Midway through our last day together, my mom was propped up on a hospital bed by nurses who’d told her she needed to swallow a pill the size of a travel-kit soap bar.
“This won’t be bad, Marjorie,” she was assured.
The patient stared at the pill. No way.
“Here, let’s try this,” said another nurse, who cut the pill into three or four pieces. “Is that better?”
Mom answered with the exaggerated frown of a child — it reminded me of an “I Love Lucy” scene in which Lucy needs only a wordless wince to convey her displeasure with Ricky — and the nurses cracked up.
After she swallowed the last piece of the pill with a sip of water, Mom spoke.
“Why are all these terrible things happening to somebody who is so adorable?” she asked.
The nurses cracked up again.
Laughter, as the great sports writer Dan Jenkins once put it, is the only thing that cuts trouble down to a size where you can talk to it.
Mom often was the smartest person in the room, and always the funniest. Even at 95, when she was finally denied the pleasures that had made widowed solitude not so lonely — reading, working the daily crossword puzzle, volunteering at the art museum, writing poems for all occasions — she was determined not to allow the terrible things happening in the hospital rob her of, well, her adorableness.
The first words I recall Mom speaking to me were: “Sit down and watch. This is important.”
She said that after a preschool van dropped me off at home Oct. 1, 1959. The Chicago White Sox were playing the Los Angeles Dodgers in the first game of the World Series.
Actually, Mom wasn’t much of a sports fan. All she knew is that some contests had time frames called “innings,” and other contests had time frames called “halves,” a realization that allowed her to ask, with a mischievous smile, “Is it halftime yet?” during any baseball game my dad and I happened to be watching on TV.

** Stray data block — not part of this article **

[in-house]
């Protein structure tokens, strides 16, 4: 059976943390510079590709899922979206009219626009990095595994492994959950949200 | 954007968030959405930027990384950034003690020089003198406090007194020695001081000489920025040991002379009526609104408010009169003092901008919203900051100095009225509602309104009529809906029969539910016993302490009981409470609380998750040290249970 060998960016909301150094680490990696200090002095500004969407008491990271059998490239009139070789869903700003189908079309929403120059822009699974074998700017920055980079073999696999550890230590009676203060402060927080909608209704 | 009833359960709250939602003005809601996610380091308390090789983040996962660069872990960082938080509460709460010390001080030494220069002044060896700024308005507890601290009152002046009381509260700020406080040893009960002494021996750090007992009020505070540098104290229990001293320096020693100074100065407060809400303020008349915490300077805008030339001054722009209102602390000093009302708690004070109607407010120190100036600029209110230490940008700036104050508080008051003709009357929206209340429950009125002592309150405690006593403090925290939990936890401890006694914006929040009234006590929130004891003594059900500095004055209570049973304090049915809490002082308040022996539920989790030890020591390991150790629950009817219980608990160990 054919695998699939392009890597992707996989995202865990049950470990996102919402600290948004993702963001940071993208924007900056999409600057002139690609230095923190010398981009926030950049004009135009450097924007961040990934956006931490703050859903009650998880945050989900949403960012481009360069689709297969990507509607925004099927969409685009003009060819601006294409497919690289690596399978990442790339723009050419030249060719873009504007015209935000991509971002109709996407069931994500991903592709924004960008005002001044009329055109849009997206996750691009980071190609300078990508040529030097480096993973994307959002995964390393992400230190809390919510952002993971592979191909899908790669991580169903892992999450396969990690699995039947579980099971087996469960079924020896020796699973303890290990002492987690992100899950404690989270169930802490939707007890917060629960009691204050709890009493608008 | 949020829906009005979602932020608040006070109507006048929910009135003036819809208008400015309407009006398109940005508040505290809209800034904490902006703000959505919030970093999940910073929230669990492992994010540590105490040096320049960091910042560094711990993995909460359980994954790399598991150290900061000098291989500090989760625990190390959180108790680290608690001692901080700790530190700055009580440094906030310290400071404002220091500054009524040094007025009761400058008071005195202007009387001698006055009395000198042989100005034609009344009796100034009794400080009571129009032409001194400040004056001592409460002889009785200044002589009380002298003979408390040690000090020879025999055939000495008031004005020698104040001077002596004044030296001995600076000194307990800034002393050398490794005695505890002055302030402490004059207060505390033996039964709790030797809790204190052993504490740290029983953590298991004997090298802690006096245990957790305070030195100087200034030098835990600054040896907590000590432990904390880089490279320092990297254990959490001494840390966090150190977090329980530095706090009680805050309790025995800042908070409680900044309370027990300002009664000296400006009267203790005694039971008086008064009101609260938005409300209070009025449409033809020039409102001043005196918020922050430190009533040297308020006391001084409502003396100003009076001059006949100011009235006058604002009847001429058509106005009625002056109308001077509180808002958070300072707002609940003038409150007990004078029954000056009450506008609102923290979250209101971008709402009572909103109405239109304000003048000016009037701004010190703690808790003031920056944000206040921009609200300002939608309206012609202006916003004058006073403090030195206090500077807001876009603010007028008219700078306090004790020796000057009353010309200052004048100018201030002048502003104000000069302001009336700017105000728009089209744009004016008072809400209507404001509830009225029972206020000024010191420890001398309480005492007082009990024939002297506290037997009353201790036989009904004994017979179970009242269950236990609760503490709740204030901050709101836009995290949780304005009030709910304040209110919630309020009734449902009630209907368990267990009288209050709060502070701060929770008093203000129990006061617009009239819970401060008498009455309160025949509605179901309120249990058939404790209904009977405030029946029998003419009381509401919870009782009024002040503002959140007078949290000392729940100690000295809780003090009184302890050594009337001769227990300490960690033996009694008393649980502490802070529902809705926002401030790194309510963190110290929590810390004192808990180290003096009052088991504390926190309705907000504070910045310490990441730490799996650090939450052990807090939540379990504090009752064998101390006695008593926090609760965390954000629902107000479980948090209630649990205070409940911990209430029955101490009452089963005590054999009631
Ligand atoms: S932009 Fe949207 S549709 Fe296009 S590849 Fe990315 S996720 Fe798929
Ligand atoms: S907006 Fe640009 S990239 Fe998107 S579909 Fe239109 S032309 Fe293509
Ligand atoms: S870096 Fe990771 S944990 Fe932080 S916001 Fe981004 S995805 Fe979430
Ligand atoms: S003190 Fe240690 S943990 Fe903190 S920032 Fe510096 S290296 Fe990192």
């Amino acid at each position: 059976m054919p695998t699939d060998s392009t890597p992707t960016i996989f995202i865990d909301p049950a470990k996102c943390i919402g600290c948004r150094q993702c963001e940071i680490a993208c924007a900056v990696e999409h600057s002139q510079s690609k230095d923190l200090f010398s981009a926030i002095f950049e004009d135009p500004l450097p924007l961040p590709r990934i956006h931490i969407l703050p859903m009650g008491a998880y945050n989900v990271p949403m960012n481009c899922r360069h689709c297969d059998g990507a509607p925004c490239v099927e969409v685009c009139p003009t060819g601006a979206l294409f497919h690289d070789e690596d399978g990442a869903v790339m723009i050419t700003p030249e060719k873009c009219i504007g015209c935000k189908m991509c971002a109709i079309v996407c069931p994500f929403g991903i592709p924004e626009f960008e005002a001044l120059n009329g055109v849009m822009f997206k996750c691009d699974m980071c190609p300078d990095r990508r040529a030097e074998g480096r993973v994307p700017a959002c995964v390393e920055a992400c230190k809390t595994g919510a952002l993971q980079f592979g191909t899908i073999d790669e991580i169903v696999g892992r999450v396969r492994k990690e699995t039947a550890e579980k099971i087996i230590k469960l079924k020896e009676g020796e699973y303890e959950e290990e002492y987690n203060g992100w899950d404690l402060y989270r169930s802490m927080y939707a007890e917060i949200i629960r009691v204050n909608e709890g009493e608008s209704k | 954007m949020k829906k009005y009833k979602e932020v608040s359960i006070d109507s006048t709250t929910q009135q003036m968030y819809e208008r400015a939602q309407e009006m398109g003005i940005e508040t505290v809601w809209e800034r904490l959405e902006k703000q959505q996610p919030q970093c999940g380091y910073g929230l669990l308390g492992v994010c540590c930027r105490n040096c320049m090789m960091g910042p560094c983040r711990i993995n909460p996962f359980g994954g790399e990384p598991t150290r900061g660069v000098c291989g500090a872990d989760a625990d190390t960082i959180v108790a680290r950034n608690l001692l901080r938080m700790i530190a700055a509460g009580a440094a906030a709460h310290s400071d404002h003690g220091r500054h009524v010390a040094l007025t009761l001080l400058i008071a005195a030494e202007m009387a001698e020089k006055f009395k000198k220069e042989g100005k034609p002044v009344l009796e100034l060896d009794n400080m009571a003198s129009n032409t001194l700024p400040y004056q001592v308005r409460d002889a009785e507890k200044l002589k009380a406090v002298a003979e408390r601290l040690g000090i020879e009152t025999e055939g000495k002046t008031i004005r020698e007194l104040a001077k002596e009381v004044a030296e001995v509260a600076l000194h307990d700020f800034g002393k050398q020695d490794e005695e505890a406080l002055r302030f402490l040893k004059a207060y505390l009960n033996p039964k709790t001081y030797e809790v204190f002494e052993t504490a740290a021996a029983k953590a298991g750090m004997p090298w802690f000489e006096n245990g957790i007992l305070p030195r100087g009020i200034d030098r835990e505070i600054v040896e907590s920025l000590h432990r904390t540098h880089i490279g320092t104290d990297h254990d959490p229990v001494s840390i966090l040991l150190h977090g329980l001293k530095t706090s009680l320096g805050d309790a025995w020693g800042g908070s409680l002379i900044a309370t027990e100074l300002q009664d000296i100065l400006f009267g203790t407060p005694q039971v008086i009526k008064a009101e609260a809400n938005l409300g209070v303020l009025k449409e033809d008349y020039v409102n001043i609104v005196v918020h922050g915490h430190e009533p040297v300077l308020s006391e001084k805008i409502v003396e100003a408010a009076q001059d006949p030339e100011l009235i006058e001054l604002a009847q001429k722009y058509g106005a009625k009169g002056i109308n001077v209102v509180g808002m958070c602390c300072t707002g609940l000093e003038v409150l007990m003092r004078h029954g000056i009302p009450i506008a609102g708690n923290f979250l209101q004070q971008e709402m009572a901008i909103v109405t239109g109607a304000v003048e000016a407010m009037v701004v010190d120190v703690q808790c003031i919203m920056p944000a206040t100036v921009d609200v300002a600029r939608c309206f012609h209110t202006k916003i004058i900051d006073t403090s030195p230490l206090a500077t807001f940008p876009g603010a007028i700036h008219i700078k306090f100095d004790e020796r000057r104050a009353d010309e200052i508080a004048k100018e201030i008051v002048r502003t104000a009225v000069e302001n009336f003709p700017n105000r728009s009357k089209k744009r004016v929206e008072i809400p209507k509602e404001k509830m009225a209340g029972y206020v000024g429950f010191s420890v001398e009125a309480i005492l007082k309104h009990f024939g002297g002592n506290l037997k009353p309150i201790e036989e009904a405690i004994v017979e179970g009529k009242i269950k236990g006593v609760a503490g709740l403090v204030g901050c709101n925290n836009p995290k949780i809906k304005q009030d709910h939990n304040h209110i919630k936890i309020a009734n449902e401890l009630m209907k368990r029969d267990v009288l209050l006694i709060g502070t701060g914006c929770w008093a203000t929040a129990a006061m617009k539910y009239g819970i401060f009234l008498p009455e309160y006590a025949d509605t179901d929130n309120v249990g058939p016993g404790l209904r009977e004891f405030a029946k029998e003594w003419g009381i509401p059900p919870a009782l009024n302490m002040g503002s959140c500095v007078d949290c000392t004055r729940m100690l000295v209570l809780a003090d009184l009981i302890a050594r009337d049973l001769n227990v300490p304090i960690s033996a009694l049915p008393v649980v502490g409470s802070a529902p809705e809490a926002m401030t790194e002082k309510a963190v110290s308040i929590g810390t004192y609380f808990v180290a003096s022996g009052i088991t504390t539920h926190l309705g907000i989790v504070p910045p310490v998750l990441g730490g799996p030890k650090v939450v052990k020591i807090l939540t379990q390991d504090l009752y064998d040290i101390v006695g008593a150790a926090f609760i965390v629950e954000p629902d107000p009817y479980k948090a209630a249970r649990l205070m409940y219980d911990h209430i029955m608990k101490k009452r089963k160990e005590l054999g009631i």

But she understood the significance of games that meant nothing to her. She understood whatever it was that could draw a traveling businessman father and his teenage son together for a few hours had to be important.
Laughter was like music to Mom, but she also was prone to cry over things most people don’t cry about.
“The Star-Spangled Banner” before a ballgame, for instance. The idea of 30,000 people standing for two minutes, beholden to an American flag flapping in the summer breeze atop the scoreboard — that got her every time.
Late one summer night, during a break from college, I walked past my parents’ upstairs bedroom and noticed something on the television had reduced Mom to tears.
Had there been a tragedy? A particularly inspired rendition of “The Star-Spangled Banner” that accompanied the local TV stations signing off for the evening?
“Mom, what’s wrong?” I asked.
She gestured toward the TV. No words, just a gesture that implored: Watch. This is important.
Gene Kelly, umbrella in hand, was singing and dancing in the rain, kicking through street puddles during a movie sequence so perfect my only response was to stand there and cry with her.
Last I saw her, seven months ago, she was frustrated and confused, and yet fully aware she would not be alive for a 96th birthday on May 12, a milestone that invariably coincided with Mother’s Day weekend. There were no tears. She had fallen into a peaceful sleep, and I chose not to wake her for a goodbye that would have broken her heart.
In a drab hospital room, where the orange, red and yellow colors of dying tree leaves could be seen just beyond the sealed window, another Gene Kelly movie, “Summer Stock,” was on the TV.
The showstopping dance in “Summer Stock” finds Judy Garland singing: “The sun is shining, come on get happy, the Lord is waiting to take your hand. Shout hallelujah, come on get happy, we’re going to the promised land.”
I kept glancing at Mom to see if her eyes were open, but she was in another place, going to a land promised for those angels among us who were born so people could get happy.